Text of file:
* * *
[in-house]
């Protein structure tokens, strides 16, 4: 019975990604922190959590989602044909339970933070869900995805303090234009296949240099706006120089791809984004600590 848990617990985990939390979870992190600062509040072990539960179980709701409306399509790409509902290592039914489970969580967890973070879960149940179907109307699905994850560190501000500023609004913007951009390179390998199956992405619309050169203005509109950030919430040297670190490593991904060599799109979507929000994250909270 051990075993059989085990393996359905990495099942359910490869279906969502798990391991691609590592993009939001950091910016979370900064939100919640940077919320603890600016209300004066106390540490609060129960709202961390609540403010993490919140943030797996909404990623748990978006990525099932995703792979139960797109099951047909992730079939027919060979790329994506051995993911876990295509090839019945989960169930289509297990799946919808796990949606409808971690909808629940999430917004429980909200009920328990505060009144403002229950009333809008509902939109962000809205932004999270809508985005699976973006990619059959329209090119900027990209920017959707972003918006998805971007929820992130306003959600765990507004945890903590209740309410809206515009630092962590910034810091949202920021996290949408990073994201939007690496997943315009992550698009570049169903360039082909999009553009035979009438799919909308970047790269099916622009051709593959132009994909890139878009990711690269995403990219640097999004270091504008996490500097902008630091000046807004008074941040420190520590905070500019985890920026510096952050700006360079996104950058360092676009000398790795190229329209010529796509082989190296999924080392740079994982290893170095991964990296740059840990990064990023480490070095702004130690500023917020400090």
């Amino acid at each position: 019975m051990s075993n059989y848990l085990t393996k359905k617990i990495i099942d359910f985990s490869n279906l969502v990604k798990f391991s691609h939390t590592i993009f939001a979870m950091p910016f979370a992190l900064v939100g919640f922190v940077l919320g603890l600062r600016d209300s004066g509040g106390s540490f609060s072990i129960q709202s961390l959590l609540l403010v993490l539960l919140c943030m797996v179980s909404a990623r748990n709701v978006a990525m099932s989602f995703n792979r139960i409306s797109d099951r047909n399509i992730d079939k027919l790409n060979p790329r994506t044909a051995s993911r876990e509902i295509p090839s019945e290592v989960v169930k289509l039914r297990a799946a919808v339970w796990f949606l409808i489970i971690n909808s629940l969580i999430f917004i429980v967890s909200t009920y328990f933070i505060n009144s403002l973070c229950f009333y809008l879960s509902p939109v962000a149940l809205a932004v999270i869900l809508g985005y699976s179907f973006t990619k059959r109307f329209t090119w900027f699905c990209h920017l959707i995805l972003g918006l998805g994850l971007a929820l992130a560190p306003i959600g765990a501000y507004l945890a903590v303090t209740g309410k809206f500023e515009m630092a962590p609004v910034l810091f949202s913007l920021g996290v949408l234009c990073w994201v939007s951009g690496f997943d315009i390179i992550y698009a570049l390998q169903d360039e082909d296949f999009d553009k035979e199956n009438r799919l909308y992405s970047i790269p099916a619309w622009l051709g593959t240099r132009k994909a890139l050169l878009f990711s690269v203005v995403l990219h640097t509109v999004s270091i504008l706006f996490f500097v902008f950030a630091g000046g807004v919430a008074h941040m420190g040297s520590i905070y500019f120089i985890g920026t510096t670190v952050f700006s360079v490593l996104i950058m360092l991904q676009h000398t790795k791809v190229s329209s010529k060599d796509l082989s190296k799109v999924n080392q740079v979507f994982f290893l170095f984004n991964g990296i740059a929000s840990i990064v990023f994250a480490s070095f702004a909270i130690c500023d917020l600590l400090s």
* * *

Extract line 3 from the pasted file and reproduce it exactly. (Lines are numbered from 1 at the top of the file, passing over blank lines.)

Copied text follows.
């Amino acid at each position: 019975m051990s075993n059989y848990l085990t393996k359905k617990i990495i099942d359910f985990s490869n279906l969502v990604k798990f391991s691609h939390t590592i993009f939001a979870m950091p910016f979370a992190l900064v939100g919640f922190v940077l919320g603890l600062r600016d209300s004066g509040g106390s540490f609060s072990i129960q709202s961390l959590l609540l403010v993490l539960l919140c943030m797996v179980s909404a990623r748990n709701v978006a990525m099932s989602f995703n792979r139960i409306s797109d099951r047909n399509i992730d079939k027919l790409n060979p790329r994506t044909a051995s993911r876990e509902i295509p090839s019945e290592v989960v169930k289509l039914r297990a799946a919808v339970w796990f949606l409808i489970i971690n909808s629940l969580i999430f917004i429980v967890s909200t009920y328990f933070i505060n009144s403002l973070c229950f009333y809008l879960s509902p939109v962000a149940l809205a932004v999270i869900l809508g985005y699976s179907f973006t990619k059959r109307f329209t090119w900027f699905c990209h920017l959707i995805l972003g918006l998805g994850l971007a929820l992130a560190p306003i959600g765990a501000y507004l945890a903590v303090t209740g309410k809206f500023e515009m630092a962590p609004v910034l810091f949202s913007l920021g996290v949408l234009c990073w994201v939007s951009g690496f997943d315009i390179i992550y698009a570049l390998q169903d360039e082909d296949f999009d553009k035979e199956n009438r799919l909308y992405s970047i790269p099916a619309w622009l051709g593959t240099r132009k994909a890139l050169l878009f990711s690269v203005v995403l990219h640097t509109v999004s270091i504008l706006f996490f500097v902008f950030a630091g000046g807004v919430a008074h941040m420190g040297s520590i905070y500019f120089i985890g920026t510096t670190v952050f700006s360079v490593l996104i950058m360092l991904q676009h000398t790795k791809v190229s329209s010529k060599d796509l082989s190296k799109v999924n080392q740079v979507f994982f290893l170095f984004n991964g990296i740059a929000s840990i990064v990023f994250a480490s070095f702004a909270i130690c500023d917020l600590l400090s």